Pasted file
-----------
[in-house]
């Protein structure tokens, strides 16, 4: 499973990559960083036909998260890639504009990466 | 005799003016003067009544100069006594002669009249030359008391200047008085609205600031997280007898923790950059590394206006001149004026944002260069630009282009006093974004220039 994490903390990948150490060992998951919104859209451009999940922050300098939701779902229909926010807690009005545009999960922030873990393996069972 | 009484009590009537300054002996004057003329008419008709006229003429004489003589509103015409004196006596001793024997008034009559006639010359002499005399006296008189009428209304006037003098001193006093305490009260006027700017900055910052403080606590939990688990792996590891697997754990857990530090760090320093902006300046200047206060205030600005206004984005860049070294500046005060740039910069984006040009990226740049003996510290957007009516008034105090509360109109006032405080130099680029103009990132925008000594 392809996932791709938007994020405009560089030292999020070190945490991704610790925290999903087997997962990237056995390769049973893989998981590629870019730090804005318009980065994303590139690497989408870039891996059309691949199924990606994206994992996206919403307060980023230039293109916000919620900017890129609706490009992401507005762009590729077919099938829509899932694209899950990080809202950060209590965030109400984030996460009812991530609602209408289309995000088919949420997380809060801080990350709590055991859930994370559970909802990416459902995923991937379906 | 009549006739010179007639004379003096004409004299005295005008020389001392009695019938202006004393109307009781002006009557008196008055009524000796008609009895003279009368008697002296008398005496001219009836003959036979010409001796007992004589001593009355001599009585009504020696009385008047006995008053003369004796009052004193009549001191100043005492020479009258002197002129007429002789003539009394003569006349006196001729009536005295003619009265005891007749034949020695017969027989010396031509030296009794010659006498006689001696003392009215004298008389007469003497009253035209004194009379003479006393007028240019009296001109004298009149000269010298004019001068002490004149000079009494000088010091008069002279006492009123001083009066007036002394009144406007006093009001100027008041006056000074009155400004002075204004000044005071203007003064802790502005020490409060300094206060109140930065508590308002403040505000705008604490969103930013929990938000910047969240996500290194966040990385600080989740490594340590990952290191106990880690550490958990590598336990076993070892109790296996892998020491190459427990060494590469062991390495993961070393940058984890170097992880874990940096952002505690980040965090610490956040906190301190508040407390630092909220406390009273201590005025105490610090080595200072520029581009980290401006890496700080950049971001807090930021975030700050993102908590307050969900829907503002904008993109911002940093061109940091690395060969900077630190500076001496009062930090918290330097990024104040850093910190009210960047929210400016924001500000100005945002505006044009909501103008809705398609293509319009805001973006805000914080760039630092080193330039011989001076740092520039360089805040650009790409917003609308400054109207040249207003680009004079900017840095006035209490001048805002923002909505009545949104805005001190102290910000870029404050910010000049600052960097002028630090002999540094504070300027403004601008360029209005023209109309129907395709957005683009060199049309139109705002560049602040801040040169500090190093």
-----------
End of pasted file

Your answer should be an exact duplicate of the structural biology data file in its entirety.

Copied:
[in-house]
């Protein structure tokens, strides 16, 4: 499973990559960083036909998260890639504009990466 | 005799003016003067009544100069006594002669009249030359008391200047008085609205600031997280007898923790950059590394206006001149004026944002260069630009282009006093974004220039 994490903390990948150490060992998951919104859209451009999940922050300098939701779902229909926010807690009005545009999960922030873990393996069972 | 009484009590009537300054002996004057003329008419008709006229003429004489003589509103015409004196006596001793024997008034009559006639010359002499005399006296008189009428209304006037003098001193006093305490009260006027700017900055910052403080606590939990688990792996590891697997754990857990530090760090320093902006300046200047206060205030600005206004984005860049070294500046005060740039910069984006040009990226740049003996510290957007009516008034105090509360109109006032405080130099680029103009990132925008000594 392809996932791709938007994020405009560089030292999020070190945490991704610790925290999903087997997962990237056995390769049973893989998981590629870019730090804005318009980065994303590139690497989408870039891996059309691949199924990606994206994992996206919403307060980023230039293109916000919620900017890129609706490009992401507005762009590729077919099938829509899932694209899950990080809202950060209590965030109400984030996460009812991530609602209408289309995000088919949420997380809060801080990350709590055991859930994370559970909802990416459902995923991937379906 | 009549006739010179007639004379003096004409004299005295005008020389001392009695019938202006004393109307009781002006009557008196008055009524000796008609009895003279009368008697002296008398005496001219009836003959036979010409001796007992004589001593009355001599009585009504020696009385008047006995008053003369004796009052004193009549001191100043005492020479009258002197002129007429002789003539009394003569006349006196001729009536005295003619009265005891007749034949020695017969027989010396031509030296009794010659006498006689001696003392009215004298008389007469003497009253035209004194009379003479006393007028240019009296001109004298009149000269010298004019001068002490004149000079009494000088010091008069002279006492009123001083009066007036002394009144406007006093009001100027008041006056000074009155400004002075204004000044005071203007003064802790502005020490409060300094206060109140930065508590308002403040505000705008604490969103930013929990938000910047969240996500290194966040990385600080989740490594340590990952290191106990880690550490958990590598336990076993070892109790296996892998020491190459427990060494590469062991390495993961070393940058984890170097992880874990940096952002505690980040965090610490956040906190301190508040407390630092909220406390009273201590005025105490610090080595200072520029581009980290401006890496700080950049971001807090930021975030700050993102908590307050969900829907503002904008993109911002940093061109940091690395060969900077630190500076001496009062930090918290330097990024104040850093910190009210960047929210400016924001500000100005945002505006044009909501103008809705398609293509319009805001973006805000914080760039630092080193330039011989001076740092520039360089805040650009790409917003609308400054109207040249207003680009004079900017840095006035209490001048805002923002909505009545949104805005001190102290910000870029404050910010000049600052960097002028630090002999540094504070300027403004601008360029209005023209109309129907395709957005683009060199049309139109705002560049602040801040040169500090190093």